About a year ago, the hot topic in the aviation regulatory world was Security Directive (SD) 08F. NATA received numerous calls from members and non-members alike expressing their concerns over this SD. One of the most frustrating aspects of that issue was that even though NATA member companies were directly affected by the SD neither they nor us here at NATA were allowed to read the directive to understand exactly what was required. Over the course of the issue, more information about what would be required became publicly available but many of the individuals and companies that were being subjected to new rules at airports had no idea what the rules actually said. A year later, SD08F, now replaced by SD08G, is still an issue and the Transportation Security Administration (TSA) is expanding the list of entities subject to SDs with the issuance of the proposed Repair Station Security Rule.
At its core, an SD is a change in regulations affecting security. The two major differences between the issuance of a security directive and the traditional regulatory process are that SDs are not subject to public comment and they are classified as Sensitive Security Information (SSI). As SSI, SDs can only be released to the “regulated parties” as defined by the TSA and, therefore, are basically secret regulations. It is important to understand that the TSA must have the authority to issue SDs to address immediate threats. Effective security requires the flexibility to react to emerging and immediate threats without waiting for a lengthy public comment process. That was the purpose for which SDs were designed: to give the TSA the authority to change regulations quickly to account for a tactical threat. The issue surrounding SD 08F/G is that the directive addressed a long-term strategic goal that had the possibility to affect the businesses and lives of non-regulated parties, who because of the SSI classification of the SD would have no opportunity to comment on rule change or even know exactly what it involved.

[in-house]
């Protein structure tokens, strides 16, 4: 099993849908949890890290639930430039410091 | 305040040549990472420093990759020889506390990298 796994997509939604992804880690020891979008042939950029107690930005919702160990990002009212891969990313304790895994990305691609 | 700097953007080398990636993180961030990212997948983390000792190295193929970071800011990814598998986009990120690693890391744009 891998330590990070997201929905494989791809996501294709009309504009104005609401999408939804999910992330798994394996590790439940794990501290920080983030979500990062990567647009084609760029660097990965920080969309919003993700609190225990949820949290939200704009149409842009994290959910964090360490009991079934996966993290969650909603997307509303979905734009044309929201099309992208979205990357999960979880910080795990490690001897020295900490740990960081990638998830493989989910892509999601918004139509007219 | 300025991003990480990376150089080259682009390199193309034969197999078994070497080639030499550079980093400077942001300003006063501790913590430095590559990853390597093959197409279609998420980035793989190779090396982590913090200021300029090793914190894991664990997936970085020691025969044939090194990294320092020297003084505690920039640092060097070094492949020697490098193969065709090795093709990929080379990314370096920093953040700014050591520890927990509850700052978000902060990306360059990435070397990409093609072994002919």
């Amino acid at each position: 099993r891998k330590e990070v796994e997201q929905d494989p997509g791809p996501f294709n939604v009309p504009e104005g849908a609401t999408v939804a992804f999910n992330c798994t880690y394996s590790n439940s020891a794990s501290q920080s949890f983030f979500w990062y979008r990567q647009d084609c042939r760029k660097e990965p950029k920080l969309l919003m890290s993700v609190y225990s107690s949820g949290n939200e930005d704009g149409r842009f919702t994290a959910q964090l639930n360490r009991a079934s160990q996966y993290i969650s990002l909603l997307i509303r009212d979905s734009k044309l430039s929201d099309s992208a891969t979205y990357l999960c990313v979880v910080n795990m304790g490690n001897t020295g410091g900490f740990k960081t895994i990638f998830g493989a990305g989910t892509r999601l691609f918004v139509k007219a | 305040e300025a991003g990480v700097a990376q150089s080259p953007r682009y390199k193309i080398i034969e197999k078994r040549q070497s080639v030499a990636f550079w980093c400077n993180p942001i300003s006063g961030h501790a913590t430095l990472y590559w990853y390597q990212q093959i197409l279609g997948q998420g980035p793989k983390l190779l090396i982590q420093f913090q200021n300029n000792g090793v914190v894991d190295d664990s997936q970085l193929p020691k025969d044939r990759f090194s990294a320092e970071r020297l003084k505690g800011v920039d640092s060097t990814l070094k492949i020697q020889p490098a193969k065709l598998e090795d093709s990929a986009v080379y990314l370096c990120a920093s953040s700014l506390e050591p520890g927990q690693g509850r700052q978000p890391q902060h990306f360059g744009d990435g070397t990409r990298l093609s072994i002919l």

SD 08F/G required anyone at a 14 CFR 1542 regulated airport who needed unescorted access to the Airport Operations Area (AOA) , such as FBO, repair station and flight school employees and GA pilots, to obtain airport-issued identification prior to receiving that access. Those individuals would need to submit certain identifying information to the airport and undergo a TSA security threat assessment. Individuals who did not pass the security threat assessment would be banned from accessing the airport AOA. As evidenced by the fact that the effective date of the SD was delayed for months while revisions were written, SD 08F/G was not addressing an immediate threat. The concern in the industry was that this was not the type of issue SDs were designed to address. Rather, the issue of badging and identification usage at the airport would be better handled through the traditional regulatory process allowing the industry the opportunity to review and comment on the proposal. Individuals and companies engaged in providing aeronautical services, such as NATA’s members, are the experts and their input can be invaluable in creating long-term security solutions that allow the industry to thrive.
NATA continues to fight against the improper use of security directives. The association has supported legislation (H.R. 3678) introduced by Rep. John Mica (R-FL) to limit the use of SDs to respond to imminent threats rather than addressing long-term security solutions. With the authority of SDs soon expanding to cover repair stations as well, NATA would like to encourage our membership to continue to contact us any time significant issues occur as a result of SD compliance. By continuing to compile information on the effects of SD compliance, NATA can combat future improper use of the SD process with hard facts about compliance issues.
By: Mike France, Director, Regulatory Affairs
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